How torture became unspeakable yet defensible in Washington


Jefferson Morley

How torture became unspeakable yet defensible in Washington

, Wikimedia Commons


The key to defending the practice of torture is never to use the word.

When the Bush administration wanted to torture suspected terrorists after 9/11, it adopted "enhanced interrogation techniques." When President Obama decided not to investigate Bush's torture regime, he said it was "time to look forward, not backwards."

Now that deputy CIA director Gina Haspel, a leading participant in the torture regime, has been nominated to run the agency, this linguistic evasion is returning with a vengeance. As AlterNet and other news sites provide abundant documentation of Haspel’s role as a torturer, the word recedes from the Washington debate over her nomination. 

The Cipher Brief, a blog run by former U.S. intelligence officials, solicited comments on Haspel’s nomination from six former U.S. officials. All of them praised her. All but one alluded to her record of torture. All avoided using the T-word. 

One cited a "confirmation issue.” Another predicted she would be challenged on her “connection with the CIA rendition and black site program.” A third referred to her “managing a detention facility.” A fourth said Haspel had “hurdles to overcome.” A fifth cited her role in the “former detention and interrogation program."

None disputed Haspel’s role in torturing suspected terrorists, because there is no dispute. The executive summary of a still-classified Senate Intelligence Committee report describes the torture regime in (literally) agonizing detail at “Detention Site Green,” the code name for the CIA detention facility in Thailand that Haspel ran in 2002.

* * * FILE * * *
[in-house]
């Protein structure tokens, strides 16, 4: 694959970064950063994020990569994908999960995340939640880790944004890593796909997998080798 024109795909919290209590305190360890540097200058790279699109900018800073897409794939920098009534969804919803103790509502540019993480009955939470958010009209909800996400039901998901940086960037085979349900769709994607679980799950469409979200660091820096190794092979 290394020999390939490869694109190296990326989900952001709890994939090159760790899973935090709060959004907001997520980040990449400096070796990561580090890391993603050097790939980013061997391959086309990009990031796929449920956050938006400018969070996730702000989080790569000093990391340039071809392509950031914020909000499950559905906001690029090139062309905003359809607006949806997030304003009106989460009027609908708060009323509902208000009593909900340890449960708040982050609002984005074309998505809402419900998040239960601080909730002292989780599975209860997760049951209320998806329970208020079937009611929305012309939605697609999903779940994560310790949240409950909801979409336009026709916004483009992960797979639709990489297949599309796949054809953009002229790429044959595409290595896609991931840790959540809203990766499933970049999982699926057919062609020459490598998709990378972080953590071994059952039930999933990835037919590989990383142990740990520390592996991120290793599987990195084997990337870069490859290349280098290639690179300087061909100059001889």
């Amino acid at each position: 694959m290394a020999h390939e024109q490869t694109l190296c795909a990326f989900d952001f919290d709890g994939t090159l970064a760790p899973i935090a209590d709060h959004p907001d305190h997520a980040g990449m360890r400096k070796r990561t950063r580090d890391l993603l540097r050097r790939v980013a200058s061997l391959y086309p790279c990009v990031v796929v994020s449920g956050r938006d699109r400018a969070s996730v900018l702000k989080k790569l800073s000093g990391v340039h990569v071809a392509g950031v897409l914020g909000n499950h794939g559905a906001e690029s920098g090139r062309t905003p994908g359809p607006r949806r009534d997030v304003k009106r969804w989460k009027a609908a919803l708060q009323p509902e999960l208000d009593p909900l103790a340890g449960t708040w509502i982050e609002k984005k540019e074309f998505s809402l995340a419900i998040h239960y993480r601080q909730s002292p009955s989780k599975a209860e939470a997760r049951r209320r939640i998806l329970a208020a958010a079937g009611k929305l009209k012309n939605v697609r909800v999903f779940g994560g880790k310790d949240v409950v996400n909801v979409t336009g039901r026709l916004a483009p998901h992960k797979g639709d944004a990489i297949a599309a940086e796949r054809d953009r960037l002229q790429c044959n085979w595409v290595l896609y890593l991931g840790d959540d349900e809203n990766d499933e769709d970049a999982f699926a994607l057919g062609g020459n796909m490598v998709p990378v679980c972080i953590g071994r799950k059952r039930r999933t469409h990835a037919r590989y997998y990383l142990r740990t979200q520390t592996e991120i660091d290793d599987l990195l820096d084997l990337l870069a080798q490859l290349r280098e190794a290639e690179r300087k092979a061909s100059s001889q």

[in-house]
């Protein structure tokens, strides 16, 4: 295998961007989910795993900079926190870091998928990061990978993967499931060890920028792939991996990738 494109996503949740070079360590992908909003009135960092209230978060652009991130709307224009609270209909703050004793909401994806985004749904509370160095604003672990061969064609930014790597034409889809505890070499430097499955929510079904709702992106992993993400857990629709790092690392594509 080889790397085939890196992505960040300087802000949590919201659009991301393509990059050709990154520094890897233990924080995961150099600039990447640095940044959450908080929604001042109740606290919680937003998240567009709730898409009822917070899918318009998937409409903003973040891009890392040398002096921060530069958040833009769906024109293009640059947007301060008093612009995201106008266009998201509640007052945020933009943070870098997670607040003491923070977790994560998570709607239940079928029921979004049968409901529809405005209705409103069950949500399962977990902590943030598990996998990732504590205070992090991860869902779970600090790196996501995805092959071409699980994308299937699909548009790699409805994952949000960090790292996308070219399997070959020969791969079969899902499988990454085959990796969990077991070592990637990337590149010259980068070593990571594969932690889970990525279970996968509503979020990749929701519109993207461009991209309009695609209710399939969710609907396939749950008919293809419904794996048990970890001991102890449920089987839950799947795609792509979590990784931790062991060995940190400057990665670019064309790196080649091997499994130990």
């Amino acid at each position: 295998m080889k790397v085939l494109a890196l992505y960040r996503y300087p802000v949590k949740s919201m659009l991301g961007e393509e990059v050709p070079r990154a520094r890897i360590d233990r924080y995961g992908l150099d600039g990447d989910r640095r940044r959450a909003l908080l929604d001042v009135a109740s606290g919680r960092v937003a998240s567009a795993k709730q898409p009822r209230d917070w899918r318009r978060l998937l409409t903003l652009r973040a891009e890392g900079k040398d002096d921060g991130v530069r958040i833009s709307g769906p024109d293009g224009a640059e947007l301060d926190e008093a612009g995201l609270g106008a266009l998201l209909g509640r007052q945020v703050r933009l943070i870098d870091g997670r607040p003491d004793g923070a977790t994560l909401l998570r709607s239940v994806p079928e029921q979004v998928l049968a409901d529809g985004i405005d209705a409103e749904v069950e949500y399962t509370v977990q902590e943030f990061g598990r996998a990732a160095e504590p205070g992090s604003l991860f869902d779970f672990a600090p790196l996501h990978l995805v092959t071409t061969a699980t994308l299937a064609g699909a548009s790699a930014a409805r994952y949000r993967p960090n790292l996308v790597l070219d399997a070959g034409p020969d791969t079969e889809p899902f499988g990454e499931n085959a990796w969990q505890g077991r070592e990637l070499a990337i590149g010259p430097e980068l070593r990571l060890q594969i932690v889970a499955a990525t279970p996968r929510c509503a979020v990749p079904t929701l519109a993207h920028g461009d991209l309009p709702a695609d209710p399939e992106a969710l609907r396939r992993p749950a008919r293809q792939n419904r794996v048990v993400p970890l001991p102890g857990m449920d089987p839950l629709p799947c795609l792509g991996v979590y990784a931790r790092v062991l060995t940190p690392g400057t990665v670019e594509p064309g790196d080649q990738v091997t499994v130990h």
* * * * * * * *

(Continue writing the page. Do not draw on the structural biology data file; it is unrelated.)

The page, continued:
declassified CIA memo, obtained by the ACLU, details the torture techniques Haspel proposed for Abu Zubaydah, a Saudi member of al-Qaeda, arrested in Pakistan in 2002. They included:

“attention grasp, walling technique, facial hold, facial or insult slap, cramped confinement, wallstanding, stress position, sleep deprivation, waterboard ONE LINE REDACTED and mock burials. To this was added the placement of harmless insects in the confinement box (based on AZ’s apparent discomfort with insects).”

"Cramped confinement" means stuffing an adult male into a box 30 inches tall, 30 inches wide and 21 inches deep. After consulting with the Justice Department, Haspel eliminated “mock burial” as a torture technique and adopted all of the others, including the insects.

Haspel knew the torture might kill Abu Zubaydah and planned accordingly. In a memo attributed to her by Just Security, she wrote:

"If subject develops a serious medical condition which may involve a host of conditions including a heart attack or another catastrophic type of condition, all efforts will be made to ensure that proper medical care will be provided to subject. In the event that subject dies we need to be prepared to act accordingly keeping in mind the liaison equities involving our hosts. If subject dies, we plan on seeking [redacted] assistance for cremation of the subject."

'No Evidence'

The argument that the participants in the 9/11 attacks have no rights and thus can be tortured, even to death, is politically popular, but political popularity is a poor tool for intelligence professionals seeking to obtain timely and accurate information. 

The same CIA memo, written by the chief of the agency’s Office of Medical Services (OMS), concluded:

"In practice, however, AZ's cooperation did not correlate that well with his waterboard session. Only when questioning changed to subjects on which he had information (toward the end of waterboard usage) was he forthcoming. A psychologist/interrogator later said that waterboard use had established that AZ had no further information on imminent threat—a creative but circular justification.